Original Research

Adults changing careers through university education: Making meaning of quantitative career assessment scores through an integrative structured interview

Mary McMahon, Mark Watson, Louis Zietsman
SA Journal of Industrial Psychology | Vol 44 | a1487 | DOI: https://doi.org/10.4102/sajip.v44i0.1487 | © 2018 Mary McMahon, Mark Watson, Louis Zietsman | This work is licensed under CC Attribution 4.0
Submitted: 06 September 2017 | Published: 31 May 2018

About the author(s)

Mary McMahon, School of Education, The University of Queensland, Australia
Mark Watson, Department of Psychology, Nelson Mandela University, South Africa
Louis Zietsman, Department of Psychology, Nelson Mandela University, South Africa


Orientation: Career change in adulthood is becoming a norm and university education is a pathway to new careers. Career psychologists are well positioned to assist adult career changers. Contemporary approaches to diverse client groups and integrating career assessment with narrative career counselling are needed.


Research purpose: This article reports on an innovative approach to assisting adult career changers through the complementarity of an integrative structured interview (ISI) and the self-directed search (SDS) career assessment questionnaire.


Motivation for the study: The overall aim of this research was to explore the career transition experiences of adult university learners. The secondary aims were to investigate the complementarity of quantitative career assessment (i.e. the SDS) and narrative interviewing (i.e. the ISI) and how adult university learners engaged with the ISI. This article reports on the secondary aims by considering excerpts from case study interviews.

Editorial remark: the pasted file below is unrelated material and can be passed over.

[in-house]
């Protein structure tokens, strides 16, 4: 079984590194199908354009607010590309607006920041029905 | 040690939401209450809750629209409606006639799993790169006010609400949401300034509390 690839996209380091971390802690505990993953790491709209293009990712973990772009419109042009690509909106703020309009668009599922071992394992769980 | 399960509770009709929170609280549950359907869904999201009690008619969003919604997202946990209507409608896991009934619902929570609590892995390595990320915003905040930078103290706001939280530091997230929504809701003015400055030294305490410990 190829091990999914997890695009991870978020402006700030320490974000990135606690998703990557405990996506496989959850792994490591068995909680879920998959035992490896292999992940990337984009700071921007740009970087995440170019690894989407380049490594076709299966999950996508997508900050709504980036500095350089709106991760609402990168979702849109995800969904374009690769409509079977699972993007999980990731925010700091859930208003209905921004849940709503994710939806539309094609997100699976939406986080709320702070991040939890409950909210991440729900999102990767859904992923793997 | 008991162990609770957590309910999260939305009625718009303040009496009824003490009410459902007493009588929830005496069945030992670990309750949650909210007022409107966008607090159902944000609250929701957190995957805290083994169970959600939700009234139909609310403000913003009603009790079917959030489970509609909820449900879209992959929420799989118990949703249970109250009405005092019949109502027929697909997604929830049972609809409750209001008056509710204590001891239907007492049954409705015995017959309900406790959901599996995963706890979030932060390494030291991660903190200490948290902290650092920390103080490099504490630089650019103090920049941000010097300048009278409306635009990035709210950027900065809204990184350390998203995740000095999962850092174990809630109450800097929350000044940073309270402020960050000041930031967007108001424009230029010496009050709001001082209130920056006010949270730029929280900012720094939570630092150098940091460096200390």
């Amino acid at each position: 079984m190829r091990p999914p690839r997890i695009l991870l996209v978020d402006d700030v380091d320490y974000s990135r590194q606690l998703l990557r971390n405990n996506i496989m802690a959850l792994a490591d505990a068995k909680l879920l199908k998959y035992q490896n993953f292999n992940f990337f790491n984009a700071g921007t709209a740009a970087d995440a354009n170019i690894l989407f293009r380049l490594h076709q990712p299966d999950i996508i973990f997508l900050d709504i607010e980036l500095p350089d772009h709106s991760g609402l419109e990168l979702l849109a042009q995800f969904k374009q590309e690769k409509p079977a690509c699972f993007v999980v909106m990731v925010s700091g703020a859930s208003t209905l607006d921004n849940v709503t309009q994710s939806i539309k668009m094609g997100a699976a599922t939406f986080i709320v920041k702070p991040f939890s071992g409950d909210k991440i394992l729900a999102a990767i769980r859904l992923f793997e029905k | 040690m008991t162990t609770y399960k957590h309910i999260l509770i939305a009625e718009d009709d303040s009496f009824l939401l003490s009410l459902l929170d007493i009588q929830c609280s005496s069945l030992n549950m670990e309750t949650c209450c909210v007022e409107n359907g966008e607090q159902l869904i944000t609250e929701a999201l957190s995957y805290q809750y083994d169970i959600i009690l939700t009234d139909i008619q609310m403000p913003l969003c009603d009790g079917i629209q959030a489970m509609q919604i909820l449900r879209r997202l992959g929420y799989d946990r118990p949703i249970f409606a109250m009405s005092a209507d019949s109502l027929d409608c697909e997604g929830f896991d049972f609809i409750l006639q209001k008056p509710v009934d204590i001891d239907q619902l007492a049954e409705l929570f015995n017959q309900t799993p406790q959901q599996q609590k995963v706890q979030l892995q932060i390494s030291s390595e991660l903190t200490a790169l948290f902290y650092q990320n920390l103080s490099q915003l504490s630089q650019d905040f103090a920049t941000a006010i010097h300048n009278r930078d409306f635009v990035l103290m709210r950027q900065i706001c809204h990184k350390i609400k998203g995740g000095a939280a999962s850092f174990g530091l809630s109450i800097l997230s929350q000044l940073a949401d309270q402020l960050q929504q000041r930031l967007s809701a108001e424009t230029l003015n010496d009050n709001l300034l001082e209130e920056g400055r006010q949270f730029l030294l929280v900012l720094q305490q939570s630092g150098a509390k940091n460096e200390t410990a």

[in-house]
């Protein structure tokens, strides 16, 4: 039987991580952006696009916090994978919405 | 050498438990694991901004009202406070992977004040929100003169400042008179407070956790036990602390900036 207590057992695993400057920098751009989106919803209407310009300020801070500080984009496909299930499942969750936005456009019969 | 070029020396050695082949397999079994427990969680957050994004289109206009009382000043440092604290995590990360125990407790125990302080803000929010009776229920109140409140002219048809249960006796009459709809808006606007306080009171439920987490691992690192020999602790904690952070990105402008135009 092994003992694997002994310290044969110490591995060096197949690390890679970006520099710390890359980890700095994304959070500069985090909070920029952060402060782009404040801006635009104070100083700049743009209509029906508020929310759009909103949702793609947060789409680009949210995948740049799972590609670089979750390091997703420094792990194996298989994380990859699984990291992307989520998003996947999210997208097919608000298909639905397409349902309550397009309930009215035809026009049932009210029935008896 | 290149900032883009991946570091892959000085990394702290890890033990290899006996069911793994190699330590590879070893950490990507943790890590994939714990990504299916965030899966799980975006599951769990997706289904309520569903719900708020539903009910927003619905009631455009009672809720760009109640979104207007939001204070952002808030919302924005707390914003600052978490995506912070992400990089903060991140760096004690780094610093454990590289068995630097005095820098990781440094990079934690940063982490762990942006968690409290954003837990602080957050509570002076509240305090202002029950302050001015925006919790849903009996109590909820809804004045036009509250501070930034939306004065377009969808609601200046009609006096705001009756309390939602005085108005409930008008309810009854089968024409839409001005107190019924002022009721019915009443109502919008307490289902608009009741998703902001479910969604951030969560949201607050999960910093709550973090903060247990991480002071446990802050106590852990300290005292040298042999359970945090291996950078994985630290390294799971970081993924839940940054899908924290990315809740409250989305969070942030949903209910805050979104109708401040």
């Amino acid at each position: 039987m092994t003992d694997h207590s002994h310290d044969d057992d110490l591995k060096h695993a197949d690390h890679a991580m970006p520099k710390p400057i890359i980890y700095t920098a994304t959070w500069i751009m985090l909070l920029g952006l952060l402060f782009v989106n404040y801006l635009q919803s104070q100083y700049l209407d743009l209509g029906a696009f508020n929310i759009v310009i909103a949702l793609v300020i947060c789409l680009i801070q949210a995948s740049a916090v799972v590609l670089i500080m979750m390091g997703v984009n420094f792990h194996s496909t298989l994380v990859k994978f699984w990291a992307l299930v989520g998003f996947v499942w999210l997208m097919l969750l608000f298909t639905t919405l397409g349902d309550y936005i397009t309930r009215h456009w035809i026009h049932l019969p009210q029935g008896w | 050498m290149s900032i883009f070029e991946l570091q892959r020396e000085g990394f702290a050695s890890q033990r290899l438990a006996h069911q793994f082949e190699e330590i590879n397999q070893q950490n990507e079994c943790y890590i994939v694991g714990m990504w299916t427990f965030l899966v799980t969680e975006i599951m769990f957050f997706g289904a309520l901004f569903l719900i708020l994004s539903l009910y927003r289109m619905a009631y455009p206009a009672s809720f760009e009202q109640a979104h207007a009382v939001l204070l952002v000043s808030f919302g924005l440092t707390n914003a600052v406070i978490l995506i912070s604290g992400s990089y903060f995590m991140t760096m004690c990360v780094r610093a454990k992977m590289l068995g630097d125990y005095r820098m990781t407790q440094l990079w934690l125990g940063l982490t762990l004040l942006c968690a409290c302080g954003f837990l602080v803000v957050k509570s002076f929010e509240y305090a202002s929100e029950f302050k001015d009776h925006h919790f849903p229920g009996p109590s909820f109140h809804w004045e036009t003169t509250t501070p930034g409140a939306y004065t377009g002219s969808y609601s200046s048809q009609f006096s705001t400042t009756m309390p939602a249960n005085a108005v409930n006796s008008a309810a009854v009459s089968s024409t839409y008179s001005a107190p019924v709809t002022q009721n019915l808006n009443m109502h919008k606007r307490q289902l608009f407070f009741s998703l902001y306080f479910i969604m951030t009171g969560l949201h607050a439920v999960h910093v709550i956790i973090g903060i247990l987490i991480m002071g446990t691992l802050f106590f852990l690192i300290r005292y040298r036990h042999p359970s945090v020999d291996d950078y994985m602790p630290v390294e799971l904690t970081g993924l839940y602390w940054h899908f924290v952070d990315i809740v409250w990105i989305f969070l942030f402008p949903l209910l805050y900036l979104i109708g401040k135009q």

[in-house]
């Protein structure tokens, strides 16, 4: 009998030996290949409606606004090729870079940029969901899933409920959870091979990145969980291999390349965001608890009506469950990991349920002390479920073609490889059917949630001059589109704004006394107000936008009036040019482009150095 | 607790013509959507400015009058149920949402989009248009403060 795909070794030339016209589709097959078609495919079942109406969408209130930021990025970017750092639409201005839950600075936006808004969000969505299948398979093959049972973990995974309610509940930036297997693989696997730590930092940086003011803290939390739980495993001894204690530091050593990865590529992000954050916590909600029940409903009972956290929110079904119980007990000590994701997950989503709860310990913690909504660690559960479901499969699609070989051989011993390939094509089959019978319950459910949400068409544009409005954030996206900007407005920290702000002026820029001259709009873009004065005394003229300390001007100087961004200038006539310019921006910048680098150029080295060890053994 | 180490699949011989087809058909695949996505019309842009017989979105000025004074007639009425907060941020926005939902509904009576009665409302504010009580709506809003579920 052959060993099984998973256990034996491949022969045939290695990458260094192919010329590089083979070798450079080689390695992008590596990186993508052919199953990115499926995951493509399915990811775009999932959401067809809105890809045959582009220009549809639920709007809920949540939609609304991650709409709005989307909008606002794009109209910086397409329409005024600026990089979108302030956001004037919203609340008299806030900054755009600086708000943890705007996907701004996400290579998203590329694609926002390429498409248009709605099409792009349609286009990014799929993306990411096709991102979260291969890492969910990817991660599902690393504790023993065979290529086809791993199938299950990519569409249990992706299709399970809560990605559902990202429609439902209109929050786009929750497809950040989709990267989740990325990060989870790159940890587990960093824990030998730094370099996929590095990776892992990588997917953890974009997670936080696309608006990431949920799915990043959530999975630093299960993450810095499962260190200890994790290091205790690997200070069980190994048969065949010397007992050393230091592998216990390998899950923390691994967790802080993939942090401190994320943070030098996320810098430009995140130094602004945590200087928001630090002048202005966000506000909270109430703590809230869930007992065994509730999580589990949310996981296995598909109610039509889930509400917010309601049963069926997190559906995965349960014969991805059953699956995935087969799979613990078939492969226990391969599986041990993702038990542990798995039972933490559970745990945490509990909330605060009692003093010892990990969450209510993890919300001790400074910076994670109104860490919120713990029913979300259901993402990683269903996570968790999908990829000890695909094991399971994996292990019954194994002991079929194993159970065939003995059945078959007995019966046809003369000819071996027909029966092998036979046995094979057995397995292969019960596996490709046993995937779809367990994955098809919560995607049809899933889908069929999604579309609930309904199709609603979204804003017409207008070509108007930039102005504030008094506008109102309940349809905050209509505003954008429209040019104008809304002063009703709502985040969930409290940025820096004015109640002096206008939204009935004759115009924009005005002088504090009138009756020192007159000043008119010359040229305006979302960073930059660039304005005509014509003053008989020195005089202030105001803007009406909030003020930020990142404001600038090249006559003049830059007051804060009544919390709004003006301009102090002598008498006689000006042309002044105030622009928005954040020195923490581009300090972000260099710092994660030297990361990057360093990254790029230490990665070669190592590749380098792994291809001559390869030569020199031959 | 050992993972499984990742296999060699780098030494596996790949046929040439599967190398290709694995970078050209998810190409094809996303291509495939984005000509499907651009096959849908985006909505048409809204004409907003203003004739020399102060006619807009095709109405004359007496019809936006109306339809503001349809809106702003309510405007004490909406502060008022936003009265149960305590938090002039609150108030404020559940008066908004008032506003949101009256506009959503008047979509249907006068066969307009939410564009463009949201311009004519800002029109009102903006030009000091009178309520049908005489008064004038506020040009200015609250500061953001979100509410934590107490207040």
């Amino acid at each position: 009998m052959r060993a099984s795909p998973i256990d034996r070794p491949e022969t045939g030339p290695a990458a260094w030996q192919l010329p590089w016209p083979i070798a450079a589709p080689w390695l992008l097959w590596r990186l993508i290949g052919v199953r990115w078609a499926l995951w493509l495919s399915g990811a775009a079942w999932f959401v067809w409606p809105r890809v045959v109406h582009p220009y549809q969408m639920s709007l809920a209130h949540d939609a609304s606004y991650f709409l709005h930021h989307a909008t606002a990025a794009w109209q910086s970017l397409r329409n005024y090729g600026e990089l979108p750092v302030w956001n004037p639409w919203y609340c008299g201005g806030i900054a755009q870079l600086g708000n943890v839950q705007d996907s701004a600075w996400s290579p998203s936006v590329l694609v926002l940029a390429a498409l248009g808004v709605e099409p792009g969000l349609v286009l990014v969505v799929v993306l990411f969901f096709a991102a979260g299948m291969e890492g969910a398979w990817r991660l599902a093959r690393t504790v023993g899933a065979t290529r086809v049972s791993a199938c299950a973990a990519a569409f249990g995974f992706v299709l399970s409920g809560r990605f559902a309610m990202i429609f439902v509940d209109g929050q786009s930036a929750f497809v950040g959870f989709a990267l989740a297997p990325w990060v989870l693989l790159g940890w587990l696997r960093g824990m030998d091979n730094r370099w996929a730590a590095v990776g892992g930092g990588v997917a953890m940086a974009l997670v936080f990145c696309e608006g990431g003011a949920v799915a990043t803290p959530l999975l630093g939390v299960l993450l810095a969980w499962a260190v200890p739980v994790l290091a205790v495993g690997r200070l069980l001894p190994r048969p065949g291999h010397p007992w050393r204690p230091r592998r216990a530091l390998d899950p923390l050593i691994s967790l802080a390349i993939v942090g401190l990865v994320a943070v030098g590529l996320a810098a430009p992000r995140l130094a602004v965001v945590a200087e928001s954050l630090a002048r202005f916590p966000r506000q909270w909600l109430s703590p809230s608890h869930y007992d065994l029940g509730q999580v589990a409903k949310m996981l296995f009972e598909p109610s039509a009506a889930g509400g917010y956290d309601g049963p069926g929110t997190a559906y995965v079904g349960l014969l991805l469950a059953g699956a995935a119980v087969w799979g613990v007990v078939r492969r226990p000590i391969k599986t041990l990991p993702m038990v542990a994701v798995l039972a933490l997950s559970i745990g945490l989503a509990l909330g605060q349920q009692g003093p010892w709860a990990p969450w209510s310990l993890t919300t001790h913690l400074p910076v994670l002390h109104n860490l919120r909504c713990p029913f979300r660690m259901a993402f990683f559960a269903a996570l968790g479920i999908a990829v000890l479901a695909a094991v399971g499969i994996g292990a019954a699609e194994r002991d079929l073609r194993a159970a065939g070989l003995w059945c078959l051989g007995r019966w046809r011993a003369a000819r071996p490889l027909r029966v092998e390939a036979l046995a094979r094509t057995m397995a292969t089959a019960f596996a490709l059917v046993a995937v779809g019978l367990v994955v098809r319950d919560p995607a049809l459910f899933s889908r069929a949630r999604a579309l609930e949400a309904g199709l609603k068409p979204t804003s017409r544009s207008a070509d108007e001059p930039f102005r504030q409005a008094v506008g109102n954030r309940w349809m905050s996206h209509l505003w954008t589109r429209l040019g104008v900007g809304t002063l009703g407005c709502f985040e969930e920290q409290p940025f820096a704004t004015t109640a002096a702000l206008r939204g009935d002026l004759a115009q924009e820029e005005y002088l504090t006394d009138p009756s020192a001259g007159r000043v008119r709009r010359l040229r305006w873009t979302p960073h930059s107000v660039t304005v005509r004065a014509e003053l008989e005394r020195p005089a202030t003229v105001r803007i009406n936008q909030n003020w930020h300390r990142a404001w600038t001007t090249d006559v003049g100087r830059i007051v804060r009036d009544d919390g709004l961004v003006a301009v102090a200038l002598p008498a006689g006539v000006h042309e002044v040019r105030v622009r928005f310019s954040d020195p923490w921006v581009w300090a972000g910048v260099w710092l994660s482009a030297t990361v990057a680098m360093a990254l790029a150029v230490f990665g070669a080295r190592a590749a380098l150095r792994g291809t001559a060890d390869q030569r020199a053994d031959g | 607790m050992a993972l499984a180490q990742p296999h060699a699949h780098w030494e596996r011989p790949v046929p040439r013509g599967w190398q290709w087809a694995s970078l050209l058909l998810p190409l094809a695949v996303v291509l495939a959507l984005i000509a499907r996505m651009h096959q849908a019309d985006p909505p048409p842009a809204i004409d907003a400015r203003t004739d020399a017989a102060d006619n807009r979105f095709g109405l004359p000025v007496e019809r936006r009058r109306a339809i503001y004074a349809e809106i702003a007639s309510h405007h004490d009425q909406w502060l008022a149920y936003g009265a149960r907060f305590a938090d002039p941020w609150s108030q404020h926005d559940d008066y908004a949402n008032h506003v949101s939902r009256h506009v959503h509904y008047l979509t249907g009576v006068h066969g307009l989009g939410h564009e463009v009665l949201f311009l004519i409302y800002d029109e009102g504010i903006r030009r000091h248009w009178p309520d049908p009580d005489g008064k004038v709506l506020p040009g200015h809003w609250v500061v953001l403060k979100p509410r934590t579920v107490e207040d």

Research design, approach and method: This qualitative, exploratory, descriptive, multiple case study research presents case studies of two adult university learners: an Australian male student and a South African female student. Participants completed the SDS prior to engaging in a four-part semi-structured interview that incorporated the ISI.


Main findings: The findings revealed that the participants told rich stories that related past, present and future life and work experiences to their SDS three-letter codes. Their stories revealed how quantitative career assessment scores and narrative career counselling may be integrated through a structured interview.


Practical and managerial implications: Adult career changers told meaningful stories about their quantitative SDS scores. The findings suggest that narrative career counselling may be useful for adult career changers and that the ISI could provide a model for career psychologists who support them. Implications of the findings suggest that managers and human resource personnel working in organisations may assist adult career changers by offering them access to psychological support that uses quantitative career assessment as a foundation for career story telling.


Contribution or value-add: The research provides an innovative response to challenges in career psychology to develop contemporary responses to diverse client groups and to integrate career assessment with narrative career counselling.


career change; lifelong learning; integrative structured interview; self-directed search


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